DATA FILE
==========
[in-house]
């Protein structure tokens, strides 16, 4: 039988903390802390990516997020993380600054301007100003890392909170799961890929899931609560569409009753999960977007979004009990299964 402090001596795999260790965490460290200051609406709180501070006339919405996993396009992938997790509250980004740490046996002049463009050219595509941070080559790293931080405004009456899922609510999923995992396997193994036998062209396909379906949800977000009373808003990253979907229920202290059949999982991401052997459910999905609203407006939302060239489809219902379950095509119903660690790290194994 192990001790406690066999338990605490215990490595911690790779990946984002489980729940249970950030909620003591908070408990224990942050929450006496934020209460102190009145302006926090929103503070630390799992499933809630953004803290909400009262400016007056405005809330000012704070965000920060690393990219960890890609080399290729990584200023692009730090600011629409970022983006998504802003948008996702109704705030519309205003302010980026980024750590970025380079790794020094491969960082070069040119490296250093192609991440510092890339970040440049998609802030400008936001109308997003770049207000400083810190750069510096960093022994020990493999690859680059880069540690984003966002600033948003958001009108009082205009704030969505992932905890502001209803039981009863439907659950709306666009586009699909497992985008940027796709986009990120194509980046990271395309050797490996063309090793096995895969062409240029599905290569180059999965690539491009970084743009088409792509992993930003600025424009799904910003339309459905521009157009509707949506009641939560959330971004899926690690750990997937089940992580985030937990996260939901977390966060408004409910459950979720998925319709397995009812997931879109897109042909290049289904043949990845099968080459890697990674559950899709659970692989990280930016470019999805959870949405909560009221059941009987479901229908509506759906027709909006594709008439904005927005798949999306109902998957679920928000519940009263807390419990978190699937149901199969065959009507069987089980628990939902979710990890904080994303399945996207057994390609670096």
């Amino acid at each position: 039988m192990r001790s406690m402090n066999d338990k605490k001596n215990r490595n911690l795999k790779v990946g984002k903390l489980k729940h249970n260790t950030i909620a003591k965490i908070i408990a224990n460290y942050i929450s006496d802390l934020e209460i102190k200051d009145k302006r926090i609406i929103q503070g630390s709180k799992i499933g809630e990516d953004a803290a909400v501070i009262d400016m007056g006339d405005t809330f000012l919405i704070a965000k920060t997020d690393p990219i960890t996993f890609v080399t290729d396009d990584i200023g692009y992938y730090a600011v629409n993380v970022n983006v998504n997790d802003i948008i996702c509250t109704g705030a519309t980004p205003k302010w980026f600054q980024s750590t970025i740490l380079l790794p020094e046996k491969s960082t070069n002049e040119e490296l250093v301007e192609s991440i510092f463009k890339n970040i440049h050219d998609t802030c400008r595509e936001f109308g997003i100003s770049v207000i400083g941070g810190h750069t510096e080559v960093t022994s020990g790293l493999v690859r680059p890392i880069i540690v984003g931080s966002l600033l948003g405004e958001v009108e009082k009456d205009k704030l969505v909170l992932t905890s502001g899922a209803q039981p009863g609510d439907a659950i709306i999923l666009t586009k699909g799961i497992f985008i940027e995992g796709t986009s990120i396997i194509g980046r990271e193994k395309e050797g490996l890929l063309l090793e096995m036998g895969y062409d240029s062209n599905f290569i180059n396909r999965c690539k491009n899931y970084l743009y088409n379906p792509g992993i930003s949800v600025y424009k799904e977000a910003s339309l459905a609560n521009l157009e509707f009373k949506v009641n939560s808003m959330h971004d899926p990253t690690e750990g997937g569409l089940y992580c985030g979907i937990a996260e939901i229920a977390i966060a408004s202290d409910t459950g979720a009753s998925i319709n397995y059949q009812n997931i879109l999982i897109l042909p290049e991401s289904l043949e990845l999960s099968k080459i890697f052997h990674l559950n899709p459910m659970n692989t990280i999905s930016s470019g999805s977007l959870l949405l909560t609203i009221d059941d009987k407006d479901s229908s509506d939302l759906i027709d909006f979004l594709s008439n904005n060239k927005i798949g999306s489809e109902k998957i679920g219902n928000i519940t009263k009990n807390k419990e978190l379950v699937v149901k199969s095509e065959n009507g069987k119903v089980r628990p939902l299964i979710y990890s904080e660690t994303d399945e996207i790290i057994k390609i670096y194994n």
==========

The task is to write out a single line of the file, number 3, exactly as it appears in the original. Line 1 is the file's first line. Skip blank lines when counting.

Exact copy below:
């Amino acid at each position: 039988m192990r001790s406690m402090n066999d338990k605490k001596n215990r490595n911690l795999k790779v990946g984002k903390l489980k729940h249970n260790t950030i909620a003591k965490i908070i408990a224990n460290y942050i929450s006496d802390l934020e209460i102190k200051d009145k302006r926090i609406i929103q503070g630390s709180k799992i499933g809630e990516d953004a803290a909400v501070i009262d400016m007056g006339d405005t809330f000012l919405i704070a965000k920060t997020d690393p990219i960890t996993f890609v080399t290729d396009d990584i200023g692009y992938y730090a600011v629409n993380v970022n983006v998504n997790d802003i948008i996702c509250t109704g705030a519309t980004p205003k302010w980026f600054q980024s750590t970025i740490l380079l790794p020094e046996k491969s960082t070069n002049e040119e490296l250093v301007e192609s991440i510092f463009k890339n970040i440049h050219d998609t802030c400008r595509e936001f109308g997003i100003s770049v207000i400083g941070g810190h750069t510096e080559v960093t022994s020990g790293l493999v690859r680059p890392i880069i540690v984003g931080s966002l600033l948003g405004e958001v009108e009082k009456d205009k704030l969505v909170l992932t905890s502001g899922a209803q039981p009863g609510d439907a659950i709306i999923l666009t586009k699909g799961i497992f985008i940027e995992g796709t986009s990120i396997i194509g980046r990271e193994k395309e050797g490996l890929l063309l090793e096995m036998g895969y062409d240029s062209n599905f290569i180059n396909r999965c690539k491009n899931y970084l743009y088409n379906p792509g992993i930003s949800v600025y424009k799904e977000a910003s339309l459905a609560n521009l157009e509707f009373k949506v009641n939560s808003m959330h971004d899926p990253t690690e750990g997937g569409l089940y992580c985030g979907i937990a996260e939901i229920a977390i966060a408004s202290d409910t459950g979720a009753s998925i319709n397995y059949q009812n997931i879109l999982i897109l042909p290049e991401s289904l043949e990845l999960s099968k080459i890697f052997h990674l559950n899709p459910m659970n692989t990280i999905s930016s470019g999805s977007l959870l949405l909560t609203i009221d059941d009987k407006d479901s229908s509506d939302l759906i027709d909006f979004l594709s008439n904005n060239k927005i798949g999306s489809e109902k998957i679920g219902n928000i519940t009263k009990n807390k419990e978190l379950v699937v149901k199969s095509e065959n009507g069987k119903v089980r628990p939902l299964i979710y990890s904080e660690t994303d399945e996207i790290i057994k390609i670096y194994n």